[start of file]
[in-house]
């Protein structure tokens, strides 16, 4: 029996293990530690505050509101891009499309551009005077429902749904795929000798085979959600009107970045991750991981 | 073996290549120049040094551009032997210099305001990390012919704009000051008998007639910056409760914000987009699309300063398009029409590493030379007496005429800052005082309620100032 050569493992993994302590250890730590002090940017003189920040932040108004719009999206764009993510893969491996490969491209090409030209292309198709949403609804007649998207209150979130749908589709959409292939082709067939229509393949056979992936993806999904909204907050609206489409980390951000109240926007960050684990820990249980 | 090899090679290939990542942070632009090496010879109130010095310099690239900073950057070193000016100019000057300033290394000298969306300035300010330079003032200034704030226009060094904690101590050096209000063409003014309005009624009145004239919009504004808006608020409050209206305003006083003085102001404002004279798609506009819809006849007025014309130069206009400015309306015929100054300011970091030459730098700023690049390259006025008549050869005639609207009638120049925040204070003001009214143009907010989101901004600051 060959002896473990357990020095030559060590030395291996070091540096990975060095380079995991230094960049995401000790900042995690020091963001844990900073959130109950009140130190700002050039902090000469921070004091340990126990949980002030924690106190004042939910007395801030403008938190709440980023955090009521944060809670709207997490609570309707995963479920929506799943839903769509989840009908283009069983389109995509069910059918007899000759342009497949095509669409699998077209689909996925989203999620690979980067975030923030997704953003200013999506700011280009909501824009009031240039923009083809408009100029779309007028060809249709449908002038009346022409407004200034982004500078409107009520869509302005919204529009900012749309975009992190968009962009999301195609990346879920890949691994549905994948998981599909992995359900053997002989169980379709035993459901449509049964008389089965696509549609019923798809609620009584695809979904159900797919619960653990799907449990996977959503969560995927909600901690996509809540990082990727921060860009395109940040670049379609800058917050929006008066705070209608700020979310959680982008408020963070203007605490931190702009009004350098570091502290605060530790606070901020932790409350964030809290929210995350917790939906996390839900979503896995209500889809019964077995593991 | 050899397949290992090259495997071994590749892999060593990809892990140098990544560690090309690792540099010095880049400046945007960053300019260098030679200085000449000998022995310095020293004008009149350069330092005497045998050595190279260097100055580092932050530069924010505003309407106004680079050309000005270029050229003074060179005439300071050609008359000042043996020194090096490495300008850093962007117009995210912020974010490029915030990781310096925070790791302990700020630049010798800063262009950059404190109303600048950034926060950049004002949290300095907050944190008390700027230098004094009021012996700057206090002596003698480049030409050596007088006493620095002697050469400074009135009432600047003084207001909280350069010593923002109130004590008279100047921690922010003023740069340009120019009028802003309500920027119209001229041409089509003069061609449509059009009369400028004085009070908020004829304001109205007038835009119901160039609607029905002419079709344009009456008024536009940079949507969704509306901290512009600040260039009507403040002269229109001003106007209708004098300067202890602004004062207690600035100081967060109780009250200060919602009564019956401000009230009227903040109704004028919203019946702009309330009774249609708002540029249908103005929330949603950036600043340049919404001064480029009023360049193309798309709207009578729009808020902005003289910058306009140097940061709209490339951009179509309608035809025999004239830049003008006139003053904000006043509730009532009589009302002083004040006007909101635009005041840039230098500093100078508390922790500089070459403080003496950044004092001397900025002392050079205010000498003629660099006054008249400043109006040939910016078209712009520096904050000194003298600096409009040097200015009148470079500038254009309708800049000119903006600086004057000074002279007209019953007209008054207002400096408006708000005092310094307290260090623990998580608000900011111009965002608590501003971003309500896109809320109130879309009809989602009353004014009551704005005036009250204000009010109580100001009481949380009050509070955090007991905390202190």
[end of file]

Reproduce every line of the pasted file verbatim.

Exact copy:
[in-house]
């Protein structure tokens, strides 16, 4: 029996293990530690505050509101891009499309551009005077429902749904795929000798085979959600009107970045991750991981 | 073996290549120049040094551009032997210099305001990390012919704009000051008998007639910056409760914000987009699309300063398009029409590493030379007496005429800052005082309620100032 050569493992993994302590250890730590002090940017003189920040932040108004719009999206764009993510893969491996490969491209090409030209292309198709949403609804007649998207209150979130749908589709959409292939082709067939229509393949056979992936993806999904909204907050609206489409980390951000109240926007960050684990820990249980 | 090899090679290939990542942070632009090496010879109130010095310099690239900073950057070193000016100019000057300033290394000298969306300035300010330079003032200034704030226009060094904690101590050096209000063409003014309005009624009145004239919009504004808006608020409050209206305003006083003085102001404002004279798609506009819809006849007025014309130069206009400015309306015929100054300011970091030459730098700023690049390259006025008549050869005639609207009638120049925040204070003001009214143009907010989101901004600051 060959002896473990357990020095030559060590030395291996070091540096990975060095380079995991230094960049995401000790900042995690020091963001844990900073959130109950009140130190700002050039902090000469921070004091340990126990949980002030924690106190004042939910007395801030403008938190709440980023955090009521944060809670709207997490609570309707995963479920929506799943839903769509989840009908283009069983389109995509069910059918007899000759342009497949095509669409699998077209689909996925989203999620690979980067975030923030997704953003200013999506700011280009909501824009009031240039923009083809408009100029779309007028060809249709449908002038009346022409407004200034982004500078409107009520869509302005919204529009900012749309975009992190968009962009999301195609990346879920890949691994549905994948998981599909992995359900053997002989169980379709035993459901449509049964008389089965696509549609019923798809609620009584695809979904159900797919619960653990799907449990996977959503969560995927909600901690996509809540990082990727921060860009395109940040670049379609800058917050929006008066705070209608700020979310959680982008408020963070203007605490931190702009009004350098570091502290605060530790606070901020932790409350964030809290929210995350917790939906996390839900979503896995209500889809019964077995593991 | 050899397949290992090259495997071994590749892999060593990809892990140098990544560690090309690792540099010095880049400046945007960053300019260098030679200085000449000998022995310095020293004008009149350069330092005497045998050595190279260097100055580092932050530069924010505003309407106004680079050309000005270029050229003074060179005439300071050609008359000042043996020194090096490495300008850093962007117009995210912020974010490029915030990781310096925070790791302990700020630049010798800063262009950059404190109303600048950034926060950049004002949290300095907050944190008390700027230098004094009021012996700057206090002596003698480049030409050596007088006493620095002697050469400074009135009432600047003084207001909280350069010593923002109130004590008279100047921690922010003023740069340009120019009028802003309500920027119209001229041409089509003069061609449509059009009369400028004085009070908020004829304001109205007038835009119901160039609607029905002419079709344009009456008024536009940079949507969704509306901290512009600040260039009507403040002269229109001003106007209708004098300067202890602004004062207690600035100081967060109780009250200060919602009564019956401000009230009227903040109704004028919203019946702009309330009774249609708002540029249908103005929330949603950036600043340049919404001064480029009023360049193309798309709207009578729009808020902005003289910058306009140097940061709209490339951009179509309608035809025999004239830049003008006139003053904000006043509730009532009589009302002083004040006007909101635009005041840039230098500093100078508390922790500089070459403080003496950044004092001397900025002392050079205010000498003629660099006054008249400043109006040939910016078209712009520096904050000194003298600096409009040097200015009148470079500038254009309708800049000119903006600086004057000074002279007209019953007209008054207002400096408006708000005092310094307290260090623990998580608000900011111009965002608590501003971003309500896109809320109130879309009809989602009353004014009551704005005036009250204000009010109580100001009481949380009050509070955090007991905390202190």